Outside advocacy groups joined with Florida’s prisoners in a protest called Operation PUSH to bring attention to the state’s long history of overcharging for basic canteen items, while simultaneously underpaying its inmate workforce, reported a PolitiFact Florida article.
“One case of soup on the street costs $4,” PUSH said in an anonymous website statement. “It costs us $17 on the inside. This is highway robbery without a gun.”
In January, protesters rallied and picketed outside the Department of Corrections in Tallahassee to demand answers. They want Florida’s DOC to justify its high canteen prices for things like ramen noodles and tampons, as well as its excessive phone rates, which can reach over $8 for one 15-minute call.
“That’s not surprising at all to hear, and that’s something I’ve heard throughout my career,” noted ACLU’s Jackie Azis. “And I don’t think it’s exclusive to Florida.”
“The only item that I find overpriced is probably the most popular item that inmates purchase huge quantities of, and that’s the oriental-style dry soup noodles,” said Ron Andrew, a former Florida state prison warden and consultant.
Florida prisons routinely sell the soups for 70 cents each, without the option to purchase them at any bulk rate discount.
“64% of California’s jail population is awaiting trial or sentencing as of December 2016.” Most remain in pretrial custody because they cannot afford bail. Jail Profile Survey, http://www.bscc.ca.gov/
PUSH organizers advocate nonviolent protest to end “prison slavery” and unscrupulous price-gouging at prison canteens. The movement further urges for legislative reforms that would offer parole incentives for lifers, restore voting rights to ex-felons, and abolish the state’s death penalty, reported an article in The Nation.
“We want to create an environment where someone can do their time, be rehabilitated, and enter into society with some type of hope,” said one inmate activist under anonymity to avoid recrimination from DOC staff.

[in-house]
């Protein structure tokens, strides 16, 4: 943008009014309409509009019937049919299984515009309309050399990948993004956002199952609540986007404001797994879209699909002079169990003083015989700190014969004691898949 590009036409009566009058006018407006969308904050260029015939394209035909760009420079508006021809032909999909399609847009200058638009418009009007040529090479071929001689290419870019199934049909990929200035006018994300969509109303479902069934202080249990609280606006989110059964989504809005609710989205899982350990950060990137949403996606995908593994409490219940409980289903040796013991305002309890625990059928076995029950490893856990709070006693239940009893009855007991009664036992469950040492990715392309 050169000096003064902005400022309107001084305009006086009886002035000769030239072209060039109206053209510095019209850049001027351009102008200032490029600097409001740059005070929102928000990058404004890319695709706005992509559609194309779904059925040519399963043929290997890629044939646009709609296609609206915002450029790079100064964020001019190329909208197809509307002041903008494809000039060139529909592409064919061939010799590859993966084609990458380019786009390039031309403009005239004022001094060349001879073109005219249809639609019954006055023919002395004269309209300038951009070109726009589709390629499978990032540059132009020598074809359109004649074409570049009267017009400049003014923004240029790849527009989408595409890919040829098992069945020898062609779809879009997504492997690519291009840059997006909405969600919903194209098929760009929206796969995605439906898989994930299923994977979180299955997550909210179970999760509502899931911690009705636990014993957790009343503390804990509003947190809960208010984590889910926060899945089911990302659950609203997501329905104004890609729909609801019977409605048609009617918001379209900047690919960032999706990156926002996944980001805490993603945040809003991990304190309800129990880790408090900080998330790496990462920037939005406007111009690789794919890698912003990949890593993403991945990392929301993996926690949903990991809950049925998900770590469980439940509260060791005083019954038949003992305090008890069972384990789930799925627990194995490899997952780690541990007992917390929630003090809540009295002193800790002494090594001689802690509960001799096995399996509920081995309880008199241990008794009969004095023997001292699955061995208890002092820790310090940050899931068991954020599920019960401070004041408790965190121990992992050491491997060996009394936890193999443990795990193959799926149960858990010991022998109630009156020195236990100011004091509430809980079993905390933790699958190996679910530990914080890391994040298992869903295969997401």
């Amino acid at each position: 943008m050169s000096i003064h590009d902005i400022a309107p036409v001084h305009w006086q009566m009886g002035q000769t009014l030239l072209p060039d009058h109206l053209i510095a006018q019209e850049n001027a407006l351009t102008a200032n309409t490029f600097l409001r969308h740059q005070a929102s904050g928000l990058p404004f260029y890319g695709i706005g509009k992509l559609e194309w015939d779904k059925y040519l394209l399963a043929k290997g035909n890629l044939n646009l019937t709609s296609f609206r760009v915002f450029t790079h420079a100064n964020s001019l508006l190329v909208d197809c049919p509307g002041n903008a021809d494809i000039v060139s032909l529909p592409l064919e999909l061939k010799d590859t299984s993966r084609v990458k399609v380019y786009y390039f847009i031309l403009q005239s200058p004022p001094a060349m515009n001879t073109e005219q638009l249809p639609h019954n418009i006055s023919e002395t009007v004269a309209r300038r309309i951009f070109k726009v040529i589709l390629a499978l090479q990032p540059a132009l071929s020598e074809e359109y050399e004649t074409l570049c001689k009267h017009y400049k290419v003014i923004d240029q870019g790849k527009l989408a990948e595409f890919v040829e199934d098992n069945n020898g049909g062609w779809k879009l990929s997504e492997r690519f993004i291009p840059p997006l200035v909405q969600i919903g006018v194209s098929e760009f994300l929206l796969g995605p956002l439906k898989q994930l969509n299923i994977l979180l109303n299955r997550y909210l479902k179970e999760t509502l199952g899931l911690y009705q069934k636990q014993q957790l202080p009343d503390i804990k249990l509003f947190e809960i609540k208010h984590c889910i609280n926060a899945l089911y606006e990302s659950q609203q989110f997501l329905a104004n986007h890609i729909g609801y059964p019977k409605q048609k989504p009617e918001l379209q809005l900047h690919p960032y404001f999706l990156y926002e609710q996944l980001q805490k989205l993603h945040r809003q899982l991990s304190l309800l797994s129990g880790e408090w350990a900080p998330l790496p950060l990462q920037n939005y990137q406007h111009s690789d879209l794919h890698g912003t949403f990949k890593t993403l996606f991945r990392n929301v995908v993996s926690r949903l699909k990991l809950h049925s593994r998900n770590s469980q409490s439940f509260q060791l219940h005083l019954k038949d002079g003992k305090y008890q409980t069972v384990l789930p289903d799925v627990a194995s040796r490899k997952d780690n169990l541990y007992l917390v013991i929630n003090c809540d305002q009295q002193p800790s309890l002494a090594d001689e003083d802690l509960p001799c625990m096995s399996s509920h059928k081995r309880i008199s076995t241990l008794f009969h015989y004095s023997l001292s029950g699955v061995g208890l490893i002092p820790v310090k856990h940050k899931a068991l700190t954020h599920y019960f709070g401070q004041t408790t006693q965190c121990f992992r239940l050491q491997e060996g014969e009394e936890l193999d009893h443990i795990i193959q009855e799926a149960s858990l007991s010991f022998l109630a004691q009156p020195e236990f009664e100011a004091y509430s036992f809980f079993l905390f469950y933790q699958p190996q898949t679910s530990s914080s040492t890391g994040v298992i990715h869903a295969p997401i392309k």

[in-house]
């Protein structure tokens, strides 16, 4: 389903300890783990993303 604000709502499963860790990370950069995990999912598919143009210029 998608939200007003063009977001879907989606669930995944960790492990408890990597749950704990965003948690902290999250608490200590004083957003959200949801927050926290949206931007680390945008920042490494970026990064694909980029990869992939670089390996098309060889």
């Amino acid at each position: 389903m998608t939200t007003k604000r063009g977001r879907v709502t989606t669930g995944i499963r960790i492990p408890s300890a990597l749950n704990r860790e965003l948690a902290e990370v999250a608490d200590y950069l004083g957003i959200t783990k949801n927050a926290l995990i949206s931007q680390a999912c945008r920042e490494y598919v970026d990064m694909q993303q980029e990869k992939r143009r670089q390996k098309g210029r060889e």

“One case of soup on the street costs $4, … It costs us $17 on the inside. This is highway robbery without a gun.”
Many prisoners’ rights organizations support the Operation PUSH movement, including the Campaign to Fight Toxic Prisons, Supporting Prisoners and Real Change (SPARC), the national Incarcerated Workers Organizing Committee (IWOC), and local Florida chapters of the Democratic Socialists of America (DSA).
“The way to strike back is not with violence,” wrote one PUSH inmate in an IWOC pamphlet distributed to approximately 1000 Florida prisoners. “If we show them violence they will have a legitimate excuse to use brute force against us.”
Karen Smith, secretary of the Gainesville branch of IWOC, stated that some of the incarcerated contributing writers for the IWOC pamphlet faced repercussions and were subsequently placed in solitary confinement by DOC officials.
Prison Rehabilitative Industries and Diversified Enterprises (PRIDE) is a nonprofit corporation that operates within Florida’s prison system and manages the manufacture of license plates, office furniture, uniforms and other such products. Inmate workers employed in state prison by PRIDE can earn a maximum of 55 cents per hour.
In 2009, a Prison Legal News article detailed the contractual scheme agreed to between Florida’s DOC and the Keefe Commissary Network – a private for-profit company that sells its goods to prisoners nationwide.
Keefe committed itself contractually to pay FDOC almost $1 a day for each and all of its roughly 100,000 inmates. That agreement equated to payments of almost $3 million each month.
“Regardless of the amount of gross sales, the Contractor will compensate the Department in an amount of $0.96 per day per inmate based on the Department’s Average Daily Population,” the contract stated. Also included in the 2009 contract was a scheduled 10 percent price increase annually for all commissary sales items.
A 1996 Florida law stated the prison commissary items “shall be priced comparatively with like items for retail sale at fair market prices.” That same legislation was also responsible for redirecting canteen profits from the Inmate Welfare Fund to the state’s General Revenue Fund.
Keefe no longer holds the Florida commissary contract. Trinity Services Group, Inc. currently operates statewide canteen services.